16 Apr

The dating script:

According to Feenstra (2011), our minds create both schemas and scripts.  A schema is the organization of our knowledge on certain things, while a script is the list of events that occur within a schema.  So far, so good, right?  When I was robbed at gun-point, my schema of the mugger was pretty accurate, as my perception as to what a mugger would look like, or my schema, was already there.  If the mugger had been wearing all pink, it would be so far outside of my schema that I would probably remember that.  Instead, nothing stood out and I THINK (that’s terrible, I really can’t pinpoint it) he was African-American, but only because my schema tells me that (that is NOT racist, by the way.  Welcome to Toledo).
Now scripts, however, are a different ball game.  I’m sitting here reading about these scripts to certain situations, and isn’t my textbook nice enough to use dating as an example?   Apparently my electronic form of college course materials knows that I have the WORST luck at dating.  Anyhow, it goes on to say that a surveyed group of college students were asked to create a list of expectations for a first date.  Oddly enough, women choose 19 similar things, while men chose an astonishing 27 things.  Twenty seven.  Most of us men can’t even pick out matching socks, yet we list 27 things we expect (or are expected) to do on a first date.  Namely, pick the female up and take her to dinner, then proceed to take her to a movie after, and of course pay for both.  Some may call that chivalry, but to know that our culture, and perhaps others (I wouldn’t know, I am hardly in touch with our own culture), have created a preset list that includes the men paying for these things in hopes of getting the woman to like him….wow.  Just, freaking wow.

The thing that really stuck with me, the reason for this mini-tirade, is the following line, repeated verbatim from the book, “When partners share a script for how their relationship should develop, they show greater relationship satisfaction (Holmberg & MacKenzie, 2002, cited in Feenstra, 2011).”  That.  That is the thing I am missing.  So anyone have any decent idea at how to get both parties to discuss their “scripts”?  Any success stories?  I’m all ears, here, people.  Otherwise, it’s off to read more psychology.

Reference (yes I am doing this college style, don’t judge)

Feenstra, J. (2011). Introduction to Social Psychology. San Diego, CA: Bridgepoint Education, Inc

I can't open my eyes for pictures.

If I were an actual college professor, I'd probably wear a hat like this.


6 Responses to “Scripts…bleh…”

  1. E.S. Cameron April 16, 2012 at 4:11 pm #

    I think this blog post is a pretty good segue into, “What’s your script?” As hard as it might be, one of you has to ask the other, “What are your expectations of this relationship?” and (even harder) you both have to be honest about your answers.

    As genders go, we’re both taught by society that there are certain things that we don’t tell the other gender, or things we have to lie about, in order not to scare the potential partner off. It’s twisted, really – you have to trust someone, all the while knowing there’s a X% chance that person is lying to you so you’ll stay with him/her.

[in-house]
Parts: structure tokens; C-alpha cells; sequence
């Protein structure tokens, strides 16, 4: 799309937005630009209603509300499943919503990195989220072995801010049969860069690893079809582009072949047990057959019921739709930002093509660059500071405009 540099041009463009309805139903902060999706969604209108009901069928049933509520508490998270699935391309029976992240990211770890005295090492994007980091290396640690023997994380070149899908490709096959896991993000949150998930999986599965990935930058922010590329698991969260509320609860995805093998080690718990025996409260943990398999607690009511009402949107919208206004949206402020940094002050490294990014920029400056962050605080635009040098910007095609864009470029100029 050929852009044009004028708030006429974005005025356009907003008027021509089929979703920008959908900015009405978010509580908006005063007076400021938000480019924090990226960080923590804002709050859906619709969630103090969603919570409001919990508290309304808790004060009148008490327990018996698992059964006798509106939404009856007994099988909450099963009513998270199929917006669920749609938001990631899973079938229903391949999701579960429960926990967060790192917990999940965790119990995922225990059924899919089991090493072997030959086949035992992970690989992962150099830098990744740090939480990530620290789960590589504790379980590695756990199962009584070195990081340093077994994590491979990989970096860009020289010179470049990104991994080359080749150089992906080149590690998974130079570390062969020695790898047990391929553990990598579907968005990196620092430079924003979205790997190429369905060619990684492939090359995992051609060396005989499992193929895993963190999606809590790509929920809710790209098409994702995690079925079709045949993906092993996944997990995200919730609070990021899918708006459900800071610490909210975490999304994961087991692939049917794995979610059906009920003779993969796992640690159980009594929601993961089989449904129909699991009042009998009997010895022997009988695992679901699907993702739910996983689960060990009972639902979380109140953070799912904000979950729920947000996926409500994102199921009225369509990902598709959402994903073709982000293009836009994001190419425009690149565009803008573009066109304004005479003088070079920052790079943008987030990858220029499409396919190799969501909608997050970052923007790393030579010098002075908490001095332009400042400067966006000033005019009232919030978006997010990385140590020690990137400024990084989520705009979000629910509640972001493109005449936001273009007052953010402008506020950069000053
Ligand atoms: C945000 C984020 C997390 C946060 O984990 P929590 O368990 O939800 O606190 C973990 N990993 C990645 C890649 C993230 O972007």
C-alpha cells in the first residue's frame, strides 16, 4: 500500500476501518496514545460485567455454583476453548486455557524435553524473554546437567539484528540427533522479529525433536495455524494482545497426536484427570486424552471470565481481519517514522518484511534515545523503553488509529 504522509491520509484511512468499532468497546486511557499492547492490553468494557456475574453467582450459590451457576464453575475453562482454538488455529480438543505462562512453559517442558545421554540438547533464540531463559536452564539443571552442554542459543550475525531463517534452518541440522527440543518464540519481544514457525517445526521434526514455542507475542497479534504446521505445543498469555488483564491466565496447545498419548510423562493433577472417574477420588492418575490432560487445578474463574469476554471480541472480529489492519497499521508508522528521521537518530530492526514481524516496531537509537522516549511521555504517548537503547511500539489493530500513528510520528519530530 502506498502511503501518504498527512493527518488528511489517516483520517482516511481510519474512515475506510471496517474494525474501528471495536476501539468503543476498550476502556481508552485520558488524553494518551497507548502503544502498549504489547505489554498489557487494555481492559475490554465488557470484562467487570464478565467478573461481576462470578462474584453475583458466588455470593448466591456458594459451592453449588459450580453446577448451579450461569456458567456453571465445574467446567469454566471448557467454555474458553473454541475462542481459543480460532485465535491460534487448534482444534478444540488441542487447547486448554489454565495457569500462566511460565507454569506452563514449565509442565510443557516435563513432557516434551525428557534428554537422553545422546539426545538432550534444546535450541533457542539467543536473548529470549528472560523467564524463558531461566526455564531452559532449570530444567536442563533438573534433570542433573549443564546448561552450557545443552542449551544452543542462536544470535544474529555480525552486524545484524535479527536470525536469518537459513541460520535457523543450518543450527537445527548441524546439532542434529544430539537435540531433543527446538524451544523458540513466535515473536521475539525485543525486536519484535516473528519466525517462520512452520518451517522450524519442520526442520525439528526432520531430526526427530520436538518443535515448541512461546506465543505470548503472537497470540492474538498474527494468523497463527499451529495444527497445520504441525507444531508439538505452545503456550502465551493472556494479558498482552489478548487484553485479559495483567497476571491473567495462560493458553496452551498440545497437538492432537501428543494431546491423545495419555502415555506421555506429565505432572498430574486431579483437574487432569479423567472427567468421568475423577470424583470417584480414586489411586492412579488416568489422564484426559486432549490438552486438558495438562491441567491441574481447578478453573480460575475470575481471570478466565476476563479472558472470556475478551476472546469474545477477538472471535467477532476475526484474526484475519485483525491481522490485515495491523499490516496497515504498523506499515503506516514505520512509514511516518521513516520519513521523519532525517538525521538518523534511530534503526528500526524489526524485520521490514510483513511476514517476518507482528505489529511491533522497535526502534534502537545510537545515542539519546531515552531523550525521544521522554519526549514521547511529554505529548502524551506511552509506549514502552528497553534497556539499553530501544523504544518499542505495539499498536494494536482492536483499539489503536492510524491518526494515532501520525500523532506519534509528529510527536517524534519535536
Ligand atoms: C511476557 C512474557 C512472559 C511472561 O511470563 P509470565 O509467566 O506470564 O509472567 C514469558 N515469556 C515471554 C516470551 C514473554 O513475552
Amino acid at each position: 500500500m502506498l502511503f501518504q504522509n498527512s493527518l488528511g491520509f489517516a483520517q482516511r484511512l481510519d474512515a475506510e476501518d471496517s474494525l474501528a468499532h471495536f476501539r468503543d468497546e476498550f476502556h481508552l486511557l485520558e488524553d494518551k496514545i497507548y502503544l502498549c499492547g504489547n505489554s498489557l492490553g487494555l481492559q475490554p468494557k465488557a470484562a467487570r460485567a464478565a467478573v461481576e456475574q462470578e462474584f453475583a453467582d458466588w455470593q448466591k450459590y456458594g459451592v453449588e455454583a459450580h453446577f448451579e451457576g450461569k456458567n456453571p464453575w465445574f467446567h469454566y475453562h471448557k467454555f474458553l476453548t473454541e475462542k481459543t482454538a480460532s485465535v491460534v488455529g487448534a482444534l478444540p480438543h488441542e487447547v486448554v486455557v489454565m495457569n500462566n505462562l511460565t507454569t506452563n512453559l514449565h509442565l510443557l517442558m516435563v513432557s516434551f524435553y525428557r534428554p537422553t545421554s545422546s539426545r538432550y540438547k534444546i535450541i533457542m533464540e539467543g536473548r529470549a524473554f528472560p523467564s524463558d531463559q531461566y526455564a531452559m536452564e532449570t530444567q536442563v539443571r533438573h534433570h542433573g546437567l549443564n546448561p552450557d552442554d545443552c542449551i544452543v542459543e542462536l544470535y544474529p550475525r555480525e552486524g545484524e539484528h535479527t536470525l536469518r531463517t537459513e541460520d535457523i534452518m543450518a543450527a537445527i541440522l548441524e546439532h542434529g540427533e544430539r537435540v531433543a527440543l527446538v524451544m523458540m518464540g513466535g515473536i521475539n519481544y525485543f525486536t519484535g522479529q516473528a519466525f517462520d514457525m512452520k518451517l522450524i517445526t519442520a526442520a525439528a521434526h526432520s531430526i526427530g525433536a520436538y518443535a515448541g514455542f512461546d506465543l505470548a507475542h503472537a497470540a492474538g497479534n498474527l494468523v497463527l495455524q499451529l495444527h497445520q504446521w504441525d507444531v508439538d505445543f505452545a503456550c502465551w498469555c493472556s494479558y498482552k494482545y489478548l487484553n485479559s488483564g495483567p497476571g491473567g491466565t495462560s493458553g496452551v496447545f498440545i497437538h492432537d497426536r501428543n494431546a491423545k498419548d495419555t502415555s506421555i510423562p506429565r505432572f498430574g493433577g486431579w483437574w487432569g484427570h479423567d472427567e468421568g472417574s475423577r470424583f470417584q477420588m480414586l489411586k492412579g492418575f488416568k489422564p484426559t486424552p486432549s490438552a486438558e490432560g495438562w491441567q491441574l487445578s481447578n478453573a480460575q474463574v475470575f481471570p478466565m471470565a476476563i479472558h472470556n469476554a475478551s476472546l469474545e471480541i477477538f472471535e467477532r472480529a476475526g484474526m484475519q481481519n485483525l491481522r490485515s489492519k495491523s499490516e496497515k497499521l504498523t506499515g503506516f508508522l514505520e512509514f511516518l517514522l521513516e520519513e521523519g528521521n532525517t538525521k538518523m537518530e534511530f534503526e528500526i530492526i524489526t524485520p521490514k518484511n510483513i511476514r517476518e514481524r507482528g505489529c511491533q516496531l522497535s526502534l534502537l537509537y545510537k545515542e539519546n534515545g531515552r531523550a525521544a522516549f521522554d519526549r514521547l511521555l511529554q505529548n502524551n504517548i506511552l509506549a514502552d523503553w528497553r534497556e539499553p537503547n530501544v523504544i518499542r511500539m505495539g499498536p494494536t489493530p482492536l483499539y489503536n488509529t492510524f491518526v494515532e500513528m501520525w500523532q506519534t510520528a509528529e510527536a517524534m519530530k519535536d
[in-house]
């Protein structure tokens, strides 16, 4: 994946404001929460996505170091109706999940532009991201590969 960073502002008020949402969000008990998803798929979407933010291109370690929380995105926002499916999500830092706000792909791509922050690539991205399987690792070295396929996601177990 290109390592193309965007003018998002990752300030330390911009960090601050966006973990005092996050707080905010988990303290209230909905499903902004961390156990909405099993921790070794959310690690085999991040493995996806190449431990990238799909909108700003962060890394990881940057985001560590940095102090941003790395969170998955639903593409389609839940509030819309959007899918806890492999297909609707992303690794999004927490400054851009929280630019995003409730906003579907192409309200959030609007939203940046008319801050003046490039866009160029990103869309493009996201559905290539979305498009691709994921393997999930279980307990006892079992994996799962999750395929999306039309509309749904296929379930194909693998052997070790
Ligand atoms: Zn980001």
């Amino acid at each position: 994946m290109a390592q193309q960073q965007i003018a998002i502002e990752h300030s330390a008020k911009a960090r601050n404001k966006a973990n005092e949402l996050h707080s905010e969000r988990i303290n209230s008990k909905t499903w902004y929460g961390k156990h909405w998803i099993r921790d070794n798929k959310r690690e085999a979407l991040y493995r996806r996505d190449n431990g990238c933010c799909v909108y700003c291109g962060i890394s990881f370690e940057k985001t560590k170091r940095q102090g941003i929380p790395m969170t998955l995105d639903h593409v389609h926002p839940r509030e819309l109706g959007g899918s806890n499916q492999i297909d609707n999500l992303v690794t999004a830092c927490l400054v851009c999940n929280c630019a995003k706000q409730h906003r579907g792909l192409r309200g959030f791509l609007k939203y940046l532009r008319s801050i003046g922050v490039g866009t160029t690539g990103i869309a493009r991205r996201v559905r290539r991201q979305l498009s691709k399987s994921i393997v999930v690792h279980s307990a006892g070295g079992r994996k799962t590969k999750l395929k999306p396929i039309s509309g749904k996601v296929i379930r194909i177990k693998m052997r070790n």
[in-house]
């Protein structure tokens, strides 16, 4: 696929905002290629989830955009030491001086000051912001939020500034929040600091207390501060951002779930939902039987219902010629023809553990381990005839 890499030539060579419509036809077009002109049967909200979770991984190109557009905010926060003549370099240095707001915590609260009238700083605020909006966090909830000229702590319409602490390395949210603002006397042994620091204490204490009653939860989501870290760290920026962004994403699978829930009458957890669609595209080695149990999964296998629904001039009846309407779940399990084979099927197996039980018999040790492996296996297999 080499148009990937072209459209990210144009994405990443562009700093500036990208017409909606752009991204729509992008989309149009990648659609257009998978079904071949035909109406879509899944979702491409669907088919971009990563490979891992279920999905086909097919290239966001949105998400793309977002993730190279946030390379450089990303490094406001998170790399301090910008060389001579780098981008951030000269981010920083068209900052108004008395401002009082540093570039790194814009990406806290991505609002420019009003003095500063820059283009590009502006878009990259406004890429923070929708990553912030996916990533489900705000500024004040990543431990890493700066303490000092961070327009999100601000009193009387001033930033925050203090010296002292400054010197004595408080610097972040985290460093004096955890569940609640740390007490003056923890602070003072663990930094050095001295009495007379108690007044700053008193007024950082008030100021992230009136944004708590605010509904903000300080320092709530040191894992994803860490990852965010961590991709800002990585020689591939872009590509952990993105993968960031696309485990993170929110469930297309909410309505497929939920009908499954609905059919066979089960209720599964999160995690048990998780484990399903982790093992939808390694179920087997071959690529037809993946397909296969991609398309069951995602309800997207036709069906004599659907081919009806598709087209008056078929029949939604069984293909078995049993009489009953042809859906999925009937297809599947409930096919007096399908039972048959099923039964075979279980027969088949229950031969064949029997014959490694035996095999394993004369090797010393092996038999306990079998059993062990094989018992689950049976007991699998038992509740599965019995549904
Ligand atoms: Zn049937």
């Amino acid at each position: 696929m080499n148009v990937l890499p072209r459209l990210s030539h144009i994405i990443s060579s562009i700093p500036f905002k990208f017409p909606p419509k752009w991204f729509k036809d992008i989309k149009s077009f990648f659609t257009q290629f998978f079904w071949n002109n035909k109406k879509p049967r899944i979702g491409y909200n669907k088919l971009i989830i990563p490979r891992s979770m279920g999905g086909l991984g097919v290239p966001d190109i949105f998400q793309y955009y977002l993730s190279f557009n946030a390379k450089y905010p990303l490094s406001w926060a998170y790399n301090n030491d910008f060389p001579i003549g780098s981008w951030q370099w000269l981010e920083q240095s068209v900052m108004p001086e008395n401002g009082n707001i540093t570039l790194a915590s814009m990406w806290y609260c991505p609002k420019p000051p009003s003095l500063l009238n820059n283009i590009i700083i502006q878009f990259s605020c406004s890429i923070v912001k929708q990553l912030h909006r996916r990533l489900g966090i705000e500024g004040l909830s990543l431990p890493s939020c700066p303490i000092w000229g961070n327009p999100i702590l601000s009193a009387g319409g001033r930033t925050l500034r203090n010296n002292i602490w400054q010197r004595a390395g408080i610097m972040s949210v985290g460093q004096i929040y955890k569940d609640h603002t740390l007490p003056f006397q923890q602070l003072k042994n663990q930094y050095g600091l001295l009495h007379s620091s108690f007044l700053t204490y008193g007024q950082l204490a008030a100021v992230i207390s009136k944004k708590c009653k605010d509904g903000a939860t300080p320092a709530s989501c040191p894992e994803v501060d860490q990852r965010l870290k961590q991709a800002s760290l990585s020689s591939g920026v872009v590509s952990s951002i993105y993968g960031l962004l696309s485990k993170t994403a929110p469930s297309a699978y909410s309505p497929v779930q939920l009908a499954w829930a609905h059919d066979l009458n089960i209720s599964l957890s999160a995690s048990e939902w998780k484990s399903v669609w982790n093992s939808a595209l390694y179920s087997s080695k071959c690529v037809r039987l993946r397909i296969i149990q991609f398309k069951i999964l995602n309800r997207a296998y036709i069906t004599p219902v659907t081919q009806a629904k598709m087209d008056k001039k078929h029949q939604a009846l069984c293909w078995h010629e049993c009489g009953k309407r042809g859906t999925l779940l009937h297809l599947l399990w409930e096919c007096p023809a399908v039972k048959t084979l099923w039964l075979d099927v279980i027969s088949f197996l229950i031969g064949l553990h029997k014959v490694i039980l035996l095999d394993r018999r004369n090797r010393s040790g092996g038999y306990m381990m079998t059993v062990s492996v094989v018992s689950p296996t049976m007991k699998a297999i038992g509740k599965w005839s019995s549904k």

• worldslastsingleguy April 16, 2012 at 5:42 pm #

      Very insightful, yet so very disheartening. Sigh… Thank you for your reply, though! Crap, I’m treating THIS like my college message board now!

      • E.S. Cameron April 16, 2012 at 8:04 pm #

        Sorry, I didn’t mean to be disheartening! I actually think that understanding the obstacles you face can increase your chances for success. And if you’re genuine, you have a better chance of attracting people who are also genuine.

  2. Chrissy April 16, 2012 at 6:35 pm #

    See, Frank and i do this all the time. We are very big on expectations and making sure the other one knows what they are. For example, I expect us to start a family soon. He is good with that. He expects us to both play Diablo III this summer (priorities, right, lol?) so we can play together. And I am good with that too. If we didn’t talk to each other about those things, they could get in the way of each other and an argument would ensue. Ninety percent of interpersonal problems occur from unmet unverbalized expectations.

    • Chrissy April 16, 2012 at 6:39 pm #

      You know who didn’t do this? My ex husband 🙂

      • worldslastsingleguy April 16, 2012 at 7:31 pm #

        I like Frank’s priorities! And by ex-husband, you mean the guy who accused me of sleeping with you? Hrmmm…. 😛 I have a good piece on tap for tomorrow (writing, not ass), but I agree one hundred percent with what you’re saying. I see (and I am just as guilty) so many people expect their significant other to have telepathy. I wouldn’t want that to happen, because I can barely control what’s happening upstairs. I don’t think it’s safe for visitors.

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